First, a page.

I am an introvert. I don’t mean that in an extreme way: introvert vs. extrovert. I believe there exists a broad spectrum. At one end, introvert walking happily alone in the woods with her thoughts; at the other end, extrovert … Continue reading
Do you hear that?
Not the temporary quiet of sleeping baby. Not the little old lady from Goodnight Moon whispering hush. I’m talking husband with toddler taking a day trip across state lines to visit grandparents quiet. Blue sky almost-spring sunshine fed cats asleep in windows quiet. Alone in the house for a good big stretch of day quiet.
Drink. That. In.
This has not happened since I’ve become a mother. A whole entire day alone. I couldn’t relinquish her to the world for the span of an entire day until today. I know how bonkers that sounds. But it’s the truth. It took so long for the miracle of her to arrive, my life’s sole mission became protectress. It was nothing I planned and everything I had to be.
Fast forward to this week. Plans keep changing. People keep canceling, new things pop up. It must be planetary or something. So it was partly by chance I carved out this day and tasked myself with an assignment that, in reviewing the criteria this morning, seems insurmountable. Daunting at best. For the final section of this thing, I have no relevant awards I can think of nor big publications to brag about. Nothing forthcoming in Glimmertrain or The Sun or Brain, Child.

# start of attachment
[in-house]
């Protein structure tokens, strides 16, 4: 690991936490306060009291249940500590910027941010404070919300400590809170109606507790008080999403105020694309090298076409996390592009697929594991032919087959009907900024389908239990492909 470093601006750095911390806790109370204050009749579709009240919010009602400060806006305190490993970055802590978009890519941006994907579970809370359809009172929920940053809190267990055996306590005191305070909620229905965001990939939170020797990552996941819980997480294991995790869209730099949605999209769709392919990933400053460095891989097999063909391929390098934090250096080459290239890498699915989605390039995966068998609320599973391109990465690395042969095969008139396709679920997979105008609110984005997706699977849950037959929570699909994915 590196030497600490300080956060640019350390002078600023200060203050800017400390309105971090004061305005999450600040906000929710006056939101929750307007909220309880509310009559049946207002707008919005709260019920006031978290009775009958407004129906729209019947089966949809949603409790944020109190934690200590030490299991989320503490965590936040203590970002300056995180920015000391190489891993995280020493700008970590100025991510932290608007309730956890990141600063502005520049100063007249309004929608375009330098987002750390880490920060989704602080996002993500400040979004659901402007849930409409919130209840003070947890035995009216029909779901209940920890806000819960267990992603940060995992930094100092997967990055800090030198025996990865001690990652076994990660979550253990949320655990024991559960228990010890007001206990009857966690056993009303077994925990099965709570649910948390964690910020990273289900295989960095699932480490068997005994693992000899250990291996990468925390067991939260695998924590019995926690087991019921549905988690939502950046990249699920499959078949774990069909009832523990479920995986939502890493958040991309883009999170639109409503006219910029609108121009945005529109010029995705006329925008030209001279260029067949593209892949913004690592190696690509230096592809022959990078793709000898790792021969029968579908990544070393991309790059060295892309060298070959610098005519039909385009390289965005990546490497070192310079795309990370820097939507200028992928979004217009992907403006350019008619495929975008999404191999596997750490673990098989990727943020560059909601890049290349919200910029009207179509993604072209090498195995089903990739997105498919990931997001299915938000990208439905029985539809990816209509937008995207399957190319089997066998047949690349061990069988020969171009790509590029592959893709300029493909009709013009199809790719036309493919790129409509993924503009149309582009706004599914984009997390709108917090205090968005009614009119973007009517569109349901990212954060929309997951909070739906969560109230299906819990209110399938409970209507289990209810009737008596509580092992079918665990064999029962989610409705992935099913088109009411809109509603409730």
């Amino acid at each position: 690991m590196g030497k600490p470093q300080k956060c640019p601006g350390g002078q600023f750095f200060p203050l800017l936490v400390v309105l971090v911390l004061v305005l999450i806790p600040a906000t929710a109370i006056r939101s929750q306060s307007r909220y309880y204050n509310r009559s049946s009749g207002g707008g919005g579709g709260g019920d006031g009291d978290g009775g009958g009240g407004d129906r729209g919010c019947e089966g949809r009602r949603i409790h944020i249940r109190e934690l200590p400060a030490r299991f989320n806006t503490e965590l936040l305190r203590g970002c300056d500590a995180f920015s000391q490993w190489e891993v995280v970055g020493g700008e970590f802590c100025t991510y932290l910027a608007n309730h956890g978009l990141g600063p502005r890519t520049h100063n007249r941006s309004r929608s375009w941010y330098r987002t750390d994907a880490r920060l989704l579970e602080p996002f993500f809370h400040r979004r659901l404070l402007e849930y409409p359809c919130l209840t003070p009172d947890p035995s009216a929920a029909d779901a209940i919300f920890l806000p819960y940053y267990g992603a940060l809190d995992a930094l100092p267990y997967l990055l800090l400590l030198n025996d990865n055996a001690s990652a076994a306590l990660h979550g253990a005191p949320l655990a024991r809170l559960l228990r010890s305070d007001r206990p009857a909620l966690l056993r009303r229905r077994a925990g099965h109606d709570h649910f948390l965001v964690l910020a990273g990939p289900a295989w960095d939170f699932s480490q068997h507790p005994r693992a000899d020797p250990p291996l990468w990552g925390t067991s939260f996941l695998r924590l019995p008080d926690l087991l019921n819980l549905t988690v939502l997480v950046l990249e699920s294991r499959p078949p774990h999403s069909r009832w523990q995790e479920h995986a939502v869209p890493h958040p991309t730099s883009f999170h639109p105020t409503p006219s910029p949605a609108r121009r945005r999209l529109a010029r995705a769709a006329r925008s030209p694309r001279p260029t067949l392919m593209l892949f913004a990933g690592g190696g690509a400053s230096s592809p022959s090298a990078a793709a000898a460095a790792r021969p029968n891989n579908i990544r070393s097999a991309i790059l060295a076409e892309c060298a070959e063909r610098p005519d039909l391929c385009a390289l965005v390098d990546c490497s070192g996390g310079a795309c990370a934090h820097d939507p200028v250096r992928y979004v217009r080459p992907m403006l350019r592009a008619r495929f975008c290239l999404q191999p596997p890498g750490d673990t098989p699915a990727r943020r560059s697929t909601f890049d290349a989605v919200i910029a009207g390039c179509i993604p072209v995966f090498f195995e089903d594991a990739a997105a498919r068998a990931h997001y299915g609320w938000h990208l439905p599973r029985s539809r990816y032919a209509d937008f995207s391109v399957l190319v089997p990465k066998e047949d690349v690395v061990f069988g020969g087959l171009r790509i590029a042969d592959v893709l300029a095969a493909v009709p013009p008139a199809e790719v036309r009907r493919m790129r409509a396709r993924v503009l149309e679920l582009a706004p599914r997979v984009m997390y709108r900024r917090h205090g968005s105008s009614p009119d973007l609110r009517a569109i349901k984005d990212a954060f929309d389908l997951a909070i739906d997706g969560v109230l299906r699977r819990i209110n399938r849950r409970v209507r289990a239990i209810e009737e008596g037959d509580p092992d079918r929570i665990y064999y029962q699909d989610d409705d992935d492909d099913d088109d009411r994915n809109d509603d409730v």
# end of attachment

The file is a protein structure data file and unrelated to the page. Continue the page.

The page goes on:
I’m just forthcoming.
But I have this day, and I’m going for it.
I grew up next to a salt marsh. Tall grass and cattails, a muddy bottom estuary that filled and receded with the tide, meandering toward the town harbor. Low tide on summer nights, the breeze kicks up briny and strong. Good salt air. That is the smell of home.
As a girl I’d play behind the neighbor’s house, where the woods met the edge of the marsh. The trees made a canopy, dappled sunlight falling on a shallow pool of water surrounded by skunk cabbage and rocks. A small wood plank stretched between rocks allowing passage over the water. I’d hop from rock to rock, balance across the plank, poke the mud with a long stick, and make up stories out loud. I didn’t like to share that place. I preferred to be there alone, dreaming my words out loud to myself, Sarah, Queen of the Skunk Cabbage.